Basque Roads

Basque Roads, sometimes referred to as Aix Roads, is a roadstead (a sheltered bay) on the Biscay shore of the Charente-Maritime département of France, bounded by the Île d'Oléron to the west and the Île de Ré to the north. The port of La Rochelle stands at the northeast corner of the roads, and the town of Rochefort is near the mouth of the Charente River to the south.

It was the location of a failed British attack on Rochefort in 1757 during the Seven Years' War, of an attack by HMS Unicorn and HMS St Fiorenzo on a Spanish squadron on 2 July 1799,[1] and of the final surrender of Napoleon Bonaparte on HMS Bellerophon on 15 July 1815.[2] It was also the site of the British naval victory over a French fleet at the 1809 Battle of Basque Roads.[3]

A further engagement took place on 13 February 1810, when Lieutenant Gardiner Henry Guion was put in command of eight boats from HMS Christian VII under Sir Joseph Sydney Yorke, HMS Armide under Captain Lucius Ferdinand Hardyman, and HMS Seine under Captain David Atkins, to attack 9 French gun-boats in the Basque Roads, capturing 1.[4][5]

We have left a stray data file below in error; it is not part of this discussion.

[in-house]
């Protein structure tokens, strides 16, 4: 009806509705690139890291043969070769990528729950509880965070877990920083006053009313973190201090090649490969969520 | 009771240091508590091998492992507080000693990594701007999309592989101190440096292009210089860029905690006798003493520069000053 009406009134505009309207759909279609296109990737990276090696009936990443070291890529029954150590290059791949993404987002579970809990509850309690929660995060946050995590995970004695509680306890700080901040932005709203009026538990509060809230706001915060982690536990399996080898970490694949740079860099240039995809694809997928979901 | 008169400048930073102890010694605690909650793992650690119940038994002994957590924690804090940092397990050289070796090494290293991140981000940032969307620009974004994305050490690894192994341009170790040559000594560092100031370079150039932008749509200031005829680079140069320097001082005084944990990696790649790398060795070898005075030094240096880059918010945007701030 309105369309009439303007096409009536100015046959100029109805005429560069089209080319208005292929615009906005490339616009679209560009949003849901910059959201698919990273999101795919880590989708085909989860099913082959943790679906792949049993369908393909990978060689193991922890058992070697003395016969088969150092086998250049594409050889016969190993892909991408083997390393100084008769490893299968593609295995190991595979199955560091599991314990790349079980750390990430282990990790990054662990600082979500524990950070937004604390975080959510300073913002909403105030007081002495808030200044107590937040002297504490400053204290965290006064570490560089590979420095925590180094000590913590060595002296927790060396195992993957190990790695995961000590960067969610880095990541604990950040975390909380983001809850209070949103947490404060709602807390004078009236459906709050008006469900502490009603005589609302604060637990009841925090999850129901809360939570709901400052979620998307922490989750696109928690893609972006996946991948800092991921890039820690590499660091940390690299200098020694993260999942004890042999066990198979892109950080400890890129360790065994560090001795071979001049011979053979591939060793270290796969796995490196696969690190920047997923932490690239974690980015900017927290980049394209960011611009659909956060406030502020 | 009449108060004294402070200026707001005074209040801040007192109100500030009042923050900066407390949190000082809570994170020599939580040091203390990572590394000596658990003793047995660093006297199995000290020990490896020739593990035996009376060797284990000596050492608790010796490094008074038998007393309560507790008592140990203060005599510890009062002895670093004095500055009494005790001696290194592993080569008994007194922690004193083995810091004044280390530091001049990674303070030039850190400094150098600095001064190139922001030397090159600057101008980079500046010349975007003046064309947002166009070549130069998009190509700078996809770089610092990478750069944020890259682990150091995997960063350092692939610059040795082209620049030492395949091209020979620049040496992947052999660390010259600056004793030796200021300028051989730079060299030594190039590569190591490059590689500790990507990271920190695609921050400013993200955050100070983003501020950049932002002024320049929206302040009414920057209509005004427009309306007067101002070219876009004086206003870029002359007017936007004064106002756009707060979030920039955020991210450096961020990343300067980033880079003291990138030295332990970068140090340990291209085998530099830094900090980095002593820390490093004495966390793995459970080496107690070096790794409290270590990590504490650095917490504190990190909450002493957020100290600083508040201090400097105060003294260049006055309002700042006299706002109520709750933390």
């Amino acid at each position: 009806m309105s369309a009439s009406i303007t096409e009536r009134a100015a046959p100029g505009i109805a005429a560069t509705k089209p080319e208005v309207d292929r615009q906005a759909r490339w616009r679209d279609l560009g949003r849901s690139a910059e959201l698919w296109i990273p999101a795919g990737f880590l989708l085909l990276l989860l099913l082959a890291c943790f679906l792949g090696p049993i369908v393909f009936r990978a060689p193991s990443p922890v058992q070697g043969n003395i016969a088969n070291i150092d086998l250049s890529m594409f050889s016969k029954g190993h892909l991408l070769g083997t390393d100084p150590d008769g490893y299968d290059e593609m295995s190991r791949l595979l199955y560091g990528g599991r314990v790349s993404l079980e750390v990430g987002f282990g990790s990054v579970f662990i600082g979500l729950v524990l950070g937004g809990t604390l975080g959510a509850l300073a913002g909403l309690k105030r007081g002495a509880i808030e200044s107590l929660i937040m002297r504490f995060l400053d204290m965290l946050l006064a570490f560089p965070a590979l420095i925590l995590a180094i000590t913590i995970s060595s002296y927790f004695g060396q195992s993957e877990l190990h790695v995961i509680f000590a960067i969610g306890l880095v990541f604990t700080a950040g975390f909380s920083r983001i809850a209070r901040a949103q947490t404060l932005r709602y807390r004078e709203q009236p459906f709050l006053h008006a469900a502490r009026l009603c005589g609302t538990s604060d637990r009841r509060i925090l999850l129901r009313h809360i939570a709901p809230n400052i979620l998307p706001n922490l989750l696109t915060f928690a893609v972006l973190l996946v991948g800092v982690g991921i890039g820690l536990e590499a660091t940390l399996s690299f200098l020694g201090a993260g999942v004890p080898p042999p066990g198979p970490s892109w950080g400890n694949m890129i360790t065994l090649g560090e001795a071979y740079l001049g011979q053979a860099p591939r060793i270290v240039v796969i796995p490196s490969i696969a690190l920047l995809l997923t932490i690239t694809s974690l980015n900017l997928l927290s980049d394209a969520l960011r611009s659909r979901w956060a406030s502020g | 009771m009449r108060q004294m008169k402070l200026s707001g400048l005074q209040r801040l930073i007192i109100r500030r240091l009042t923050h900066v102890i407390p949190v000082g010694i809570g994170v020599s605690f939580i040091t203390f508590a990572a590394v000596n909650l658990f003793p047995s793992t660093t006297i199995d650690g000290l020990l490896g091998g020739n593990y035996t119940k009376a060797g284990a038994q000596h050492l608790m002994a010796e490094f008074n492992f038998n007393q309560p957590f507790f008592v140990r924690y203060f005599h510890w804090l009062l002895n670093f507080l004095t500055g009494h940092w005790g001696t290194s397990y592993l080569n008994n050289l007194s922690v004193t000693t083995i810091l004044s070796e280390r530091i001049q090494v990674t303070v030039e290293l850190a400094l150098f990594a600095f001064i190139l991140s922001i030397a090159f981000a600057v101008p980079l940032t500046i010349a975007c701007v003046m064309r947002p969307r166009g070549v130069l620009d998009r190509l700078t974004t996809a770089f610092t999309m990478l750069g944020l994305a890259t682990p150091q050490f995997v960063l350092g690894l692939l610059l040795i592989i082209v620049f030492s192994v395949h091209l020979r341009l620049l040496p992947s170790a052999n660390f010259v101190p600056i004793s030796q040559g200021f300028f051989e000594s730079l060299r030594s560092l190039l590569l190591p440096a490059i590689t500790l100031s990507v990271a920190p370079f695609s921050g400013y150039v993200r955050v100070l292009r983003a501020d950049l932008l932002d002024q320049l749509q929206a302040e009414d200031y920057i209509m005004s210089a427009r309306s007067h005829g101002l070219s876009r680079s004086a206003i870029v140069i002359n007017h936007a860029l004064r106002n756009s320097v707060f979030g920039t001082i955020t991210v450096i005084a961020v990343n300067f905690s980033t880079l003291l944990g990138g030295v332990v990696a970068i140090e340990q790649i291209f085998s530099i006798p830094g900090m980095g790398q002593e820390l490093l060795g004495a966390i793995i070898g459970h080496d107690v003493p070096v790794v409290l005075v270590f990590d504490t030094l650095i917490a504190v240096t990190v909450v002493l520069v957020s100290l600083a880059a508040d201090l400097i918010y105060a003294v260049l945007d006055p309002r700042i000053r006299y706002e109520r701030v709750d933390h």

See also


  1. Winfield. British Warships of the Age of Sail. p. 148.
  2. Hooper, George (1913). Waterloo : the downfall of the first Napoleon, a history of the campaign of 1815. London: G. Bell. Retrieved 19 December 2016.
  3. Wood 1907.
  4. "No. 16352". The London Gazette. 17 March 1810. p. 406.
  5. James, William (1824). "Vol. 5". The Naval History of Great Britain: From the Declaration of War by France in February 1793, to the accession of George IV in January 1820; with an account of the origin and progressive increase of the British Navy. London: Baldwin, Cradock and Joy. pp. 333–335.


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